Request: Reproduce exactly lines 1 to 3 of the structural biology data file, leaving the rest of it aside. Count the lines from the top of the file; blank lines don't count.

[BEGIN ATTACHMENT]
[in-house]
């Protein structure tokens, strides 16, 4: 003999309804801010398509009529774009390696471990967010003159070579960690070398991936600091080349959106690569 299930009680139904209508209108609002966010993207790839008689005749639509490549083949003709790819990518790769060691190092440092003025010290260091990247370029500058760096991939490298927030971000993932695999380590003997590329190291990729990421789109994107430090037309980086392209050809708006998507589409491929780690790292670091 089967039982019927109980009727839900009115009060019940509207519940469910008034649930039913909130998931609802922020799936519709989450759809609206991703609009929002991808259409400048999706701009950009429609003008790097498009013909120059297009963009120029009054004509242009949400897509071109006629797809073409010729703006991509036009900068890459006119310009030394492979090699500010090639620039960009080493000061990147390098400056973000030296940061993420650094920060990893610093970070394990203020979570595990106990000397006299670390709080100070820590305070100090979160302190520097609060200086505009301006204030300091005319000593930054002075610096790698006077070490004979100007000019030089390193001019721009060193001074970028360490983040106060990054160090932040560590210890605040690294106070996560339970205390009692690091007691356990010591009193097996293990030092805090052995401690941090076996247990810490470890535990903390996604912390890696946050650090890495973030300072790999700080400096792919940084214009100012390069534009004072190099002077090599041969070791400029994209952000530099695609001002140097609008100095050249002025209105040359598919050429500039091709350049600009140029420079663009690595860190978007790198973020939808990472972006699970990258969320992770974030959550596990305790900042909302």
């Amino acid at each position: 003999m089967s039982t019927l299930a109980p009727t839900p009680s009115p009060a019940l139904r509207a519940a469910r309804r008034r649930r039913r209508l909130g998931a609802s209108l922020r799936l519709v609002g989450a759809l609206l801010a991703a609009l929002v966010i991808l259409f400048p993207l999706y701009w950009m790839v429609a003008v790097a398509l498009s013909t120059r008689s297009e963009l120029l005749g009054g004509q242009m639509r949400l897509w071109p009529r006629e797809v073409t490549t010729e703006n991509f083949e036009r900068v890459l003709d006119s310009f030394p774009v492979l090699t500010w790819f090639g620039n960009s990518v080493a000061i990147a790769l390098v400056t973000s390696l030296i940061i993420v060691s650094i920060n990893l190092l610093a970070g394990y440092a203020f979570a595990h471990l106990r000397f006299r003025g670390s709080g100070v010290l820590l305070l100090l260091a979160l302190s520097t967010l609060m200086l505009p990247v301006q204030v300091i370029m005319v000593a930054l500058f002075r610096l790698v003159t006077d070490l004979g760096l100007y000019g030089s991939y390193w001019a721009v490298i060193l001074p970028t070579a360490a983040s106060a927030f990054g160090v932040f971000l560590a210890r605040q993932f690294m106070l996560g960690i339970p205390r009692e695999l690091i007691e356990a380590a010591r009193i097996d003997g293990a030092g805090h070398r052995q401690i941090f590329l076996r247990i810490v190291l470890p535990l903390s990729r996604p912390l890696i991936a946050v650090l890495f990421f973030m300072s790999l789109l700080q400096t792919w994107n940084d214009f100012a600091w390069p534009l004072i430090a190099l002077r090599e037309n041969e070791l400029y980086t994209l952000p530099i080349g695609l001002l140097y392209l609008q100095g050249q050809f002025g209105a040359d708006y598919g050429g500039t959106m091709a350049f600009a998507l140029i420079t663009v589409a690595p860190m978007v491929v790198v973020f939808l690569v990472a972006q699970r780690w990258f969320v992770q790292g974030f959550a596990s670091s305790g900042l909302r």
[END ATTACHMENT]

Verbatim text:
[in-house]
């Protein structure tokens, strides 16, 4: 003999309804801010398509009529774009390696471990967010003159070579960690070398991936600091080349959106690569 299930009680139904209508209108609002966010993207790839008689005749639509490549083949003709790819990518790769060691190092440092003025010290260091990247370029500058760096991939490298927030971000993932695999380590003997590329190291990729990421789109994107430090037309980086392209050809708006998507589409491929780690790292670091 089967039982019927109980009727839900009115009060019940509207519940469910008034649930039913909130998931609802922020799936519709989450759809609206991703609009929002991808259409400048999706701009950009429609003008790097498009013909120059297009963009120029009054004509242009949400897509071109006629797809073409010729703006991509036009900068890459006119310009030394492979090699500010090639620039960009080493000061990147390098400056973000030296940061993420650094920060990893610093970070394990203020979570595990106990000397006299670390709080100070820590305070100090979160302190520097609060200086505009301006204030300091005319000593930054002075610096790698006077070490004979100007000019030089390193001019721009060193001074970028360490983040106060990054160090932040560590210890605040690294106070996560339970205390009692690091007691356990010591009193097996293990030092805090052995401690941090076996247990810490470890535990903390996604912390890696946050650090890495973030300072790999700080400096792919940084214009100012390069534009004072190099002077090599041969070791400029994209952000530099695609001002140097609008100095050249002025209105040359598919050429500039091709350049600009140029420079663009690595860190978007790198973020939808990472972006699970990258969320992770974030959550596990305790900042909302």
């Amino acid at each position: 003999m089967s039982t019927l299930a109980p009727t839900p009680s009115p009060a019940l139904r509207a519940a469910r309804r008034r649930r039913r209508l909130g998931a609802s209108l922020r799936l519709v609002g989450a759809l609206l801010a991703a609009l929002v966010i991808l259409f400048p993207l999706y701009w950009m790839v429609a003008v790097a398509l498009s013909t120059r008689s297009e963009l120029l005749g009054g004509q242009m639509r949400l897509w071109p009529r006629e797809v073409t490549t010729e703006n991509f083949e036009r900068v890459l003709d006119s310009f030394p774009v492979l090699t500010w790819f090639g620039n960009s990518v080493a000061i990147a790769l390098v400056t973000s390696l030296i940061i993420v060691s650094i920060n990893l190092l610093a970070g394990y440092a203020f979570a595990h471990l106990r000397f006299r003025g670390s709080g100070v010290l820590l305070l100090l260091a979160l302190s520097t967010l609060m200086l505009p990247v301006q204030v300091i370029m005319v000593a930054l500058f002075r610096l790698v003159t006077d070490l004979g760096l100007y000019g030089s991939y390193w001019a721009v490298i060193l001074p970028t070579a360490a983040s106060a927030f990054g160090v932040f971000l560590a210890r605040q993932f690294m106070l996560g960690i339970p205390r009692e695999l690091i007691e356990a380590a010591r009193i097996d003997g293990a030092g805090h070398r052995q401690i941090f590329l076996r247990i810490v190291l470890p535990l903390s990729r996604p912390l890696i991936a946050v650090l890495f990421f973030m300072s790999l789109l700080q400096t792919w994107n940084d214009f100012a600091w390069p534009l004072i430090a190099l002077r090599e037309n041969e070791l400029y980086t994209l952000p530099i080349g695609l001002l140097y392209l609008q100095g050249q050809f002025g209105a040359d708006y598919g050429g500039t959106m091709a350049f600009a998507l140029i420079t663009v589409a690595p860190m978007v491929v790198v973020f939808l690569v990472a972006q699970r780690w990258f969320v992770q790292g974030f959550a596990s670091s305790g900042l909302r």